Perhaps in an effort to appease Congress, last year (August 2011) FDA announced their launch of PETNet – Pet Event Tracking Network.
In the FDA press release announcing PETNet, the FDA suggests it was their idea to develop this pet food event tracking system. “PETNet grew out of discussions held with State and federal government public health officials at an August 2008, FDA sponsored meeting, “Gateway to Food Protection” (also known as the 2008 “50 State” meeting).” No, an early warning surveillance system for pet food was demanded by Congress – and it was required to be completed by September 27, 2008. However, PETNet wasn’t announced until August 2011 – 3 years late.
And now, after another deadly pet food recall, the FDA states “there’s no surveillance network tracking cases.” Excuse me?
In my frustration, I am sending the message below to all of my Representatives in Congress…
I am writing requesting your immediate investigation into FDA. In 2007, after the deadliest pet food recall in history, Congress told FDA they must, within 2 years, develop pet food ingredient standards and definitions, processing standards for pet food, and update labeling standards of pet food. Five years later, nothing more than a calorie statement on pet food labels has changed. In other words, FDA did not perform the requirements issued by Congress. As well, at the same time Congress required FDA to complete within 1 year (by September 2008) an early warning and surveillance system to identify adulteration of pet food. Three years past the deadline, FDA announced PETNet. However…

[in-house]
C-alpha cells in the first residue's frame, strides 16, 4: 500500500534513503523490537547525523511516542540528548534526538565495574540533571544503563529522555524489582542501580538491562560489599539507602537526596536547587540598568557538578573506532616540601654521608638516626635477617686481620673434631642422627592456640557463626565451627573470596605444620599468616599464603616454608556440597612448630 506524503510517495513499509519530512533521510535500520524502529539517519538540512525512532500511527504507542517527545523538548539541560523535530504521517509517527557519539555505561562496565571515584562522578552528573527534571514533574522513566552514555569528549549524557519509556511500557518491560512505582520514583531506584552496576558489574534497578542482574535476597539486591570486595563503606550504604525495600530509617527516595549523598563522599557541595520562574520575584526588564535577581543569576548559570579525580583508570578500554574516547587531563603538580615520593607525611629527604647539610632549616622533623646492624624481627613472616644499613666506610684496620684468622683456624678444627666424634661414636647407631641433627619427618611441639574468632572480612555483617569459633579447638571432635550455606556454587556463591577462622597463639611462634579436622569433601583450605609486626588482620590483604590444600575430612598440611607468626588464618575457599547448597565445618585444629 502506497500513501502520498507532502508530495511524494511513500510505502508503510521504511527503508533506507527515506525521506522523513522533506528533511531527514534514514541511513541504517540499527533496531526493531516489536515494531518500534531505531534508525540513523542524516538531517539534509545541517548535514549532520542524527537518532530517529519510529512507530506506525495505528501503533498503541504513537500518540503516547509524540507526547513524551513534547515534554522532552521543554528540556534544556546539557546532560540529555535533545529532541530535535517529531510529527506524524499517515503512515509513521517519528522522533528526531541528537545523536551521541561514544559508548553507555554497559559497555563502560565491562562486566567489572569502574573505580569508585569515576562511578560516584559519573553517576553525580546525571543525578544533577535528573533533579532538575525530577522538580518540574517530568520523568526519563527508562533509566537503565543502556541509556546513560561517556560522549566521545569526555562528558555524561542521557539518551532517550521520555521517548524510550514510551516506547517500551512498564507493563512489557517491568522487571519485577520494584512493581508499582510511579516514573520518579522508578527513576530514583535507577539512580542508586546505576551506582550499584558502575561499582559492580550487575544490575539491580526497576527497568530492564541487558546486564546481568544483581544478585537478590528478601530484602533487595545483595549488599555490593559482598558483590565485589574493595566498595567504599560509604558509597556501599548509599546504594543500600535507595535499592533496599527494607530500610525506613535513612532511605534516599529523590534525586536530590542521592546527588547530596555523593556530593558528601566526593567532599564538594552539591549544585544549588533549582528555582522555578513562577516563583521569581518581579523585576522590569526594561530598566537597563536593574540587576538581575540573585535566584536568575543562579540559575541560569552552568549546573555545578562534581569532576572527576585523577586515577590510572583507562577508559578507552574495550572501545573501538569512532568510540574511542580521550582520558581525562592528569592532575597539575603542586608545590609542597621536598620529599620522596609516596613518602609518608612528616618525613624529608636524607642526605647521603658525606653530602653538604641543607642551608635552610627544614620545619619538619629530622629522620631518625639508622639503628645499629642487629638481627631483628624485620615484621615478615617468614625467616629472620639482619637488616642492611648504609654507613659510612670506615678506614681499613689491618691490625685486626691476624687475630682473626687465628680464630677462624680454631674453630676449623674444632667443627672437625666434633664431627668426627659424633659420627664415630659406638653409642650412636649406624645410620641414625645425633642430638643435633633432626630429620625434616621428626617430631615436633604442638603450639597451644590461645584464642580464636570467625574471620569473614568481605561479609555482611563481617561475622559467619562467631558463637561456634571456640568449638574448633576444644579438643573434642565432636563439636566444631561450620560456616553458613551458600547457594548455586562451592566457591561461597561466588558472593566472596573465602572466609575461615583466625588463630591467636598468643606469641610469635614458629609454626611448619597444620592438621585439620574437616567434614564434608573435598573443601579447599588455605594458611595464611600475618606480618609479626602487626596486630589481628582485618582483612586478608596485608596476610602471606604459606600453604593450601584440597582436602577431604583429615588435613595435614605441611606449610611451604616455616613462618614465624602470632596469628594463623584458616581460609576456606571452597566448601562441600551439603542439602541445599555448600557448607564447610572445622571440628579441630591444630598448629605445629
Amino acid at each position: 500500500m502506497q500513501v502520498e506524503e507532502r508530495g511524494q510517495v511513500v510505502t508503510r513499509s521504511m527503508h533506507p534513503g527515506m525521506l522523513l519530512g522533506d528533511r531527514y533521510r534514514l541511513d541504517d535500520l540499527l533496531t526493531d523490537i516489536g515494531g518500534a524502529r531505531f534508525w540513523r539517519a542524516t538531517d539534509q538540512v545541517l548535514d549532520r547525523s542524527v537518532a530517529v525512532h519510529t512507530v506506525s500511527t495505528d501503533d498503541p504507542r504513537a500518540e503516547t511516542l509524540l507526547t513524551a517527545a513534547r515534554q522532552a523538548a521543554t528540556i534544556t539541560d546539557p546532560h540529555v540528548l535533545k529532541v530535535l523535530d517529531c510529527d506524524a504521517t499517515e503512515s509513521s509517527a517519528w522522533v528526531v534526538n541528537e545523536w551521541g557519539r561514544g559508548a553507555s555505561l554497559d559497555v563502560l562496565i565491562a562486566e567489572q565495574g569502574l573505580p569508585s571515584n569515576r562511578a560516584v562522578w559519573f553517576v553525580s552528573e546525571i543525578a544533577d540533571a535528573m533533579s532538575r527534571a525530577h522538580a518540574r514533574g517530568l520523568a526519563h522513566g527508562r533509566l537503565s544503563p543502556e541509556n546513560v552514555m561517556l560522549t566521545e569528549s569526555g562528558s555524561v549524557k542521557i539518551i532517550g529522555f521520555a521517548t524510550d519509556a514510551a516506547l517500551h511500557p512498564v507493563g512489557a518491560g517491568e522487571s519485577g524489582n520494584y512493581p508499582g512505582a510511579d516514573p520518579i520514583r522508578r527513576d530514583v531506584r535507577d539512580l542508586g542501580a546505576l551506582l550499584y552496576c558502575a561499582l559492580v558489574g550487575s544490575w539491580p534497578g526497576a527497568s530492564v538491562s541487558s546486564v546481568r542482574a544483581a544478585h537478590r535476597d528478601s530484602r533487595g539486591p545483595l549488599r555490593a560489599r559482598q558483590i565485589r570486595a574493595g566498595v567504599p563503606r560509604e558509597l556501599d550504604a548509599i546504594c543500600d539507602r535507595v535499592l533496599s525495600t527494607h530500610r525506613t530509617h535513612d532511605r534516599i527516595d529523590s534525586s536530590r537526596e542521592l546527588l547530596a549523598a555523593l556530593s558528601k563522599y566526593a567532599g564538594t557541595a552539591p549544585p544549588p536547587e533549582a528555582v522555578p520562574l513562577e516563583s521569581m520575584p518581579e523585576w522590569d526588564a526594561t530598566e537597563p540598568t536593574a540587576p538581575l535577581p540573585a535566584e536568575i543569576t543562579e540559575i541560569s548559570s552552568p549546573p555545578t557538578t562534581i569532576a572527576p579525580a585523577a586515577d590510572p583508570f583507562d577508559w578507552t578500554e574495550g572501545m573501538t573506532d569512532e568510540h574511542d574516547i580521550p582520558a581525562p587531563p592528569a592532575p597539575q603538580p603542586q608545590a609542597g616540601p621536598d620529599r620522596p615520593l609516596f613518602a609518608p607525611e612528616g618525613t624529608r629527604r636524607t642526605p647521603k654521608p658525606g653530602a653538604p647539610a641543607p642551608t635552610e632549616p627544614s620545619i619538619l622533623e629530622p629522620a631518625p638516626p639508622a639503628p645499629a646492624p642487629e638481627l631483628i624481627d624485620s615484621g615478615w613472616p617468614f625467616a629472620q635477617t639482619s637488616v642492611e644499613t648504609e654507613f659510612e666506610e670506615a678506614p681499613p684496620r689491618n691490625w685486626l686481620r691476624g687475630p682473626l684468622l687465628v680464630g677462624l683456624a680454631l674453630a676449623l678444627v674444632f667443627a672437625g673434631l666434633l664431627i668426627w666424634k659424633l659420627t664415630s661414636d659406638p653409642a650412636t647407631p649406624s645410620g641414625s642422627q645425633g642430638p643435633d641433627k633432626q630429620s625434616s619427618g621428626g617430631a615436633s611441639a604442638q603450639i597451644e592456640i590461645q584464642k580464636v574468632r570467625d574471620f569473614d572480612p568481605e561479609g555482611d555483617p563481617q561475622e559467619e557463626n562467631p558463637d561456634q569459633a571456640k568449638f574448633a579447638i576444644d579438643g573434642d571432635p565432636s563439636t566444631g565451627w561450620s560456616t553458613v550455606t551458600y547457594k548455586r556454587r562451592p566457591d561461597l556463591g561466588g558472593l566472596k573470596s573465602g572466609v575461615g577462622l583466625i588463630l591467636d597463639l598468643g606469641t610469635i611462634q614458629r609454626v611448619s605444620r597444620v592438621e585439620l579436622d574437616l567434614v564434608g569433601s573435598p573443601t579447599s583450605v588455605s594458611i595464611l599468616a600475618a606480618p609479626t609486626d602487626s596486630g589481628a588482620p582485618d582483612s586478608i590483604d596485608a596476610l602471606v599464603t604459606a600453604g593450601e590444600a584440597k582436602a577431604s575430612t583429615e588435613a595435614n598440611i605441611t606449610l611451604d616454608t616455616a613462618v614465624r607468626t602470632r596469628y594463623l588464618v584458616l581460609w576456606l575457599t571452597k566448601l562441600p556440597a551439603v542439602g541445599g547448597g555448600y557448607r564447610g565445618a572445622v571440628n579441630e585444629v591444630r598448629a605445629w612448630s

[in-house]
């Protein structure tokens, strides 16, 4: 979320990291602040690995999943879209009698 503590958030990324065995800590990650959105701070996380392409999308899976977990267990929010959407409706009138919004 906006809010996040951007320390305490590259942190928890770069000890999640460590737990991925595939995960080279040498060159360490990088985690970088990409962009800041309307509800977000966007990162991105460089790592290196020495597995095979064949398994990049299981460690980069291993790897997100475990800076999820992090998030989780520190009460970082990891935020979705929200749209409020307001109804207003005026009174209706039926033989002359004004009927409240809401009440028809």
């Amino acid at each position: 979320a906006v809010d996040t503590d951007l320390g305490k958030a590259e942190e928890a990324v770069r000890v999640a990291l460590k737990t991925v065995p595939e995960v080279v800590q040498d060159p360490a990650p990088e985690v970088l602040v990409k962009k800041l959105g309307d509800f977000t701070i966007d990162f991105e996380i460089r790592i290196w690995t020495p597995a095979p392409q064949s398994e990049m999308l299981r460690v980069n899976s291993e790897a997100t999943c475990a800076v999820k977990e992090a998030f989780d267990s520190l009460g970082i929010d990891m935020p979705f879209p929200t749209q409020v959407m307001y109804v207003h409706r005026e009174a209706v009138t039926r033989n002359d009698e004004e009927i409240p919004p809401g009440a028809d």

In a recent VIN News article, Laura Alvey spokesperson for FDA stated “when it comes to pet food, there’s no surveillance network tracking cases. The agency doesn’t have resources to conclusively link adverse events in animal health to food products in question.”
If you or I were required to perform duties by a given date as a responsibility of our job – and we ignored those duties – you and I would lose our jobs. I ask you specifically, why are authorities at FDA not held accountable like you and I would be?
I respectfully request Congress take swift action and require FDA administration to perform pet food safety requirements developed by Congress five years ago. Please respond to my message with your intentions to follow up with FDA.
I encourage everyone that feels the frustration of lack of FDA action (pet food, pet treats) to please take a few moments and write your Representatives in Washington. For a list of your Representatives, Click Here. Feel free to compose your own message or copy mine above. But please, just do it.
Actually I would like for members of Congress to hear just a few of the horror stories of pet death or illness, face to face, with a few pet owners that have suffered greatly because of a pet food or pet treat. We deserve answers. We deserve answers from Congress, from Diamond, Waggin Train, Milo’s Kitchen, and countless more.
Note: in one of the pet death reports provided by VINNews, an owner had one pet die and the other pet became ill. In this report, the pet that did not die but suffered similar symptoms, consumed a food whose production code and expiration date does NOT match foods that were recalled. This food, linked to the same symptoms that killed this pet owners other dog, was NOT recalled. The product from the FDA report: “Kirkland Lamb Rice and Vegetable dog food Lot #KLV0201A2XMS, UPC #096619253500, EXP DT: Mar 26, 2013”
Wishing you and your pet(s) the best,
What’s in Your Pet’s Food?